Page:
Mobile Research Quality: Absolute vs. Relative
I look around and see a buffet of webinars, whitepapers, and similar musings, mostly by authors who have never once been in a mobile research study as a participant. What I see little of, are frank discussions of mobile research ‘quality.’ This is a broad term, so let’s define.
By Scott Weinberg
I’ve found myself in an intriguing position in having both bought and sold mobile research studies, as a client broker and as a supplier. These are interesting times, no? I look around and see a buffet of webinars, whitepapers, and similar musings, mostly by authors who have never once been in a mobile research study as a participant. The occasional RoR pops up, and of course the endless procession of ubiquity and adoption metrics. What I see little of, are frank discussions of mobile research ‘quality.’ This is a broad term, so let’s define.
Defining Mobile Quality
In this post I’m referring to mobile research, not mobile surveys. Essentially my primary definition here is how much we can ‘trust’ mobile research results. I view this topic in absolute (i.e., as a new methodology) and relative (i.e., compared to other quant/qual fieldwork) contexts. Also, some of this overlaps with security issues which I’ll touch on.
In the Absolute
When I think of mobile research quality in absolute terms, it’s hard for me to not lapse into relativistic comparisons, but I will table that for now. Focusing on this as a new methodology, we all know a few items: it’s a recent entrant into our world, the devices are seemingly everywhere, and people have them nearby at all times. And as tempting it is to give this a blanket endorsement as ‘automatically’ having quality, ‘because these things are so common,’ that would be unwise. I’ve participated in quite a few of these studies (I have 11 research apps running on my G4); my guess would be over 50, not sure the exact number. And yes the usual design issues are in effect: test it so it’s not buggy or looping, shorter is better, etc. Most of the studies I’ve participated in are actually quite thoughtful in their respondent experience. Mobile panelists are quite precious, and the ease one can give a 1 star savaging in the app stores is on supplier’s minds.
Regardless of the survey design, UX, etc; what is the key issue regarding mobile research quality? It is this: I’m standing in the (insert_name_here) aisle at Target, I’m taking a barcode scan of the correct or incorrect product with instant validation, I’m taking a picture of my receipt or maybe using the product at my home. I have provided evidence that I have indeed purchased said product, or been in the aisle examining the signage…etc. Moreover, an implementation of geofencing or geovalidation ensures I’m indeed inside the store during the study and/or when the submit button is reached. Am I sharing the ‘right’ answers re what I think of the product, signage, etc? No way to ever know that from any respondent, but why wouldn’t I share the truth? There are no social desirability effects and my incentive is arriving whether if I’m yea or nay on the product. Same goes for OOH ad-recall / awareness studies.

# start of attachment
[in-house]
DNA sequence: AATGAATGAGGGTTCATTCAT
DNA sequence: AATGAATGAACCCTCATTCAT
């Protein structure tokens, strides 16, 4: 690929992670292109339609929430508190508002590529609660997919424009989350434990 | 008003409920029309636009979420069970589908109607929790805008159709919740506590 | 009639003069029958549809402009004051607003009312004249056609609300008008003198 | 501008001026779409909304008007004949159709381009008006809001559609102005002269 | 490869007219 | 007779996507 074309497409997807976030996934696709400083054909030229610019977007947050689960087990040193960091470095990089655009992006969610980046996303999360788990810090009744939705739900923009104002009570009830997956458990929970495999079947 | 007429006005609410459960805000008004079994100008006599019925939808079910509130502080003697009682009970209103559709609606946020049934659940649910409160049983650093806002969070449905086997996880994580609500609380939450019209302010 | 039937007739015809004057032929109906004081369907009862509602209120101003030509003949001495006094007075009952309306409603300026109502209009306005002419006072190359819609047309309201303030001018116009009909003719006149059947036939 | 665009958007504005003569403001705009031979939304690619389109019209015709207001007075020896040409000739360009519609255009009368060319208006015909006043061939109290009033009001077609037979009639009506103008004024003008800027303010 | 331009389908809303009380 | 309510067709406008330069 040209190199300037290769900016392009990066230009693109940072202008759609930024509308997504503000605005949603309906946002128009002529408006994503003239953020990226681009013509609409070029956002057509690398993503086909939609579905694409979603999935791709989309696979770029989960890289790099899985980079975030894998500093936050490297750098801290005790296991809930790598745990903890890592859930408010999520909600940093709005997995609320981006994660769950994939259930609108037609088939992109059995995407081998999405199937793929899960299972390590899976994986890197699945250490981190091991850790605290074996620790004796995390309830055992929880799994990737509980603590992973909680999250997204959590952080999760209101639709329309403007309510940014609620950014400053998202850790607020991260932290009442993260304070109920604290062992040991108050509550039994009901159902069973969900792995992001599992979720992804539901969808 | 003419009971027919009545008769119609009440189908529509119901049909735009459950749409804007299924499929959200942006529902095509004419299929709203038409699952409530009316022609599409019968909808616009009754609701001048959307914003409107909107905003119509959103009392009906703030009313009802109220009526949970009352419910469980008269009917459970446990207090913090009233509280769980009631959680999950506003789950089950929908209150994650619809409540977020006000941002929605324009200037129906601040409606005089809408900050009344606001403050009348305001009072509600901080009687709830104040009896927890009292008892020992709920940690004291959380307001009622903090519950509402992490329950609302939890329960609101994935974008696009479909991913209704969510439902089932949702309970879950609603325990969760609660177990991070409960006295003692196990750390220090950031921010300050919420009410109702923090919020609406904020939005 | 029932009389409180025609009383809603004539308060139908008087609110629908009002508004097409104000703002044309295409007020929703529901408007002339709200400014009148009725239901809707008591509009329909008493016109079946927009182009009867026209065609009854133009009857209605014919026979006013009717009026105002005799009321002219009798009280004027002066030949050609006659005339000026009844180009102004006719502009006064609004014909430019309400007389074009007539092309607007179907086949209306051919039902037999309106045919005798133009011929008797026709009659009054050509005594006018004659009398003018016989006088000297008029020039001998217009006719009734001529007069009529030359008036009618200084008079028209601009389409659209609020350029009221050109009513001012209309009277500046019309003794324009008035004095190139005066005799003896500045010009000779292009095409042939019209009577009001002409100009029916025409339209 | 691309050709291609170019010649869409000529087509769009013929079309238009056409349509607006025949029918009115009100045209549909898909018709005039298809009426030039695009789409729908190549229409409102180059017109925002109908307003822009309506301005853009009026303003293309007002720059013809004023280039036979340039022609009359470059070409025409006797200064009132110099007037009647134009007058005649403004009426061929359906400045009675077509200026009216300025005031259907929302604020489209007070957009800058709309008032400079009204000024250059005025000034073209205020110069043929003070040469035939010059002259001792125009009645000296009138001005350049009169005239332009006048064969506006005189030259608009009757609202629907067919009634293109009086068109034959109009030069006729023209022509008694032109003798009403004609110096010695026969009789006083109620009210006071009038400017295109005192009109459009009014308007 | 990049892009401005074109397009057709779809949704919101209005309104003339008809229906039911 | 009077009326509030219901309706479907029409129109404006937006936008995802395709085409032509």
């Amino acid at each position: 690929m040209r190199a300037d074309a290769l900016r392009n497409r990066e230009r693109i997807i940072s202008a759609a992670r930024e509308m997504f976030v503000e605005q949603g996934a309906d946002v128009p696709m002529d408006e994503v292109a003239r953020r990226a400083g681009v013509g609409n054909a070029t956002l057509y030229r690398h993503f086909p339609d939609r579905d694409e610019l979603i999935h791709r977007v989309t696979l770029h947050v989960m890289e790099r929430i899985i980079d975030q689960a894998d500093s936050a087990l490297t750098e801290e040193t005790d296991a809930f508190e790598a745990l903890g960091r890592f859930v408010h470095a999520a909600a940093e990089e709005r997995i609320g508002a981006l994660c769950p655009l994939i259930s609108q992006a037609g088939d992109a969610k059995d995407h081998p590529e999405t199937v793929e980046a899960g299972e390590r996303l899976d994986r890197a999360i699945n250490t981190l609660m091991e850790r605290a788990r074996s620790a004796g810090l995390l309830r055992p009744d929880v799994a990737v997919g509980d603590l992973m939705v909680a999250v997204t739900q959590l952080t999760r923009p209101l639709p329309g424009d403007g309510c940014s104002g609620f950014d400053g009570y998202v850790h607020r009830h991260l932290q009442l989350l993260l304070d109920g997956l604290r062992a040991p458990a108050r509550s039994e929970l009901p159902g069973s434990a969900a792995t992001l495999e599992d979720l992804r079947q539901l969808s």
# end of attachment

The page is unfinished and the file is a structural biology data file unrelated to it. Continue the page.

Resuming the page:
In the Relative
Let’s exit the vacuum and compare this methodology to traditional quant techniques. Having spent many (too many) years inside of online panel suppliers, I can attest to the enormous reliance on these panels to power primary market research. The sheer volume of panel-sourced survey completes is staggering.
Frankly, I think comparing mobile research quality to online panel quality is laughable. There is no comparison. This is a slam dunk in favor of mobile. Maybe you think I’m being glib…but if you’ve seen what I’ve seen you would be nodding in agreement. With the exception of invite-only panels, the amount of fraud in this space is greater than you’ve heard or read about. I’m not going to deep dive as it’s off topic but it goes beyond satisficing, identity corroboration, recruiting sources and other supplier sound bites used to reduce hesitation when buying thousands of targeted completes for $2.35.
Yes these apps are in the app stores, ergo anyone with a compatible device can install (and rate) them. Some do allow (or require) custom/private recruiting for ethnography, qual & b2b, but the bulk are freely available to the mobilized masses. Isn’t this then like online panels in that anyone can sign up? Yes, pretty close. So what’s the difference? One difference is that organized (yes, organized) fraud hasn’t infiltrated this space yet. So there’s that. The other difference is that because this space is app powered, the security architecture is entirely different, and stronger relative to online Swiss Cheese firewalls. Yes another difference is the effort required to secure an incentive; specifically the requirement of being in a physical location helps.
Effort = Good
There is effort required with these studies. You’re not sitting on your couch mouse clicking dots on a screen. Effort makes the respondent invest in the experience with their time and candor. There is also multi-media verification. For example, I’ve listened to OE audio comments, and I would encourage you to do the same if you need any convincing that these studies are not ‘real’ somehow (I can play some for you). Once you hear the tone, the frustration, interest, happiness, etc; your doubts about the realness of these studies will dry up. Incidentally, once you’ve heard OE audio, your definition of the phrase ‘Voice of the Customer’ is about to get quite a lot more stringent.
I’ll wrap this up and save more for future posts. Thank you for reading, I hope I gave you food for thought and we can enjoy watching this fascinating technology unfold together.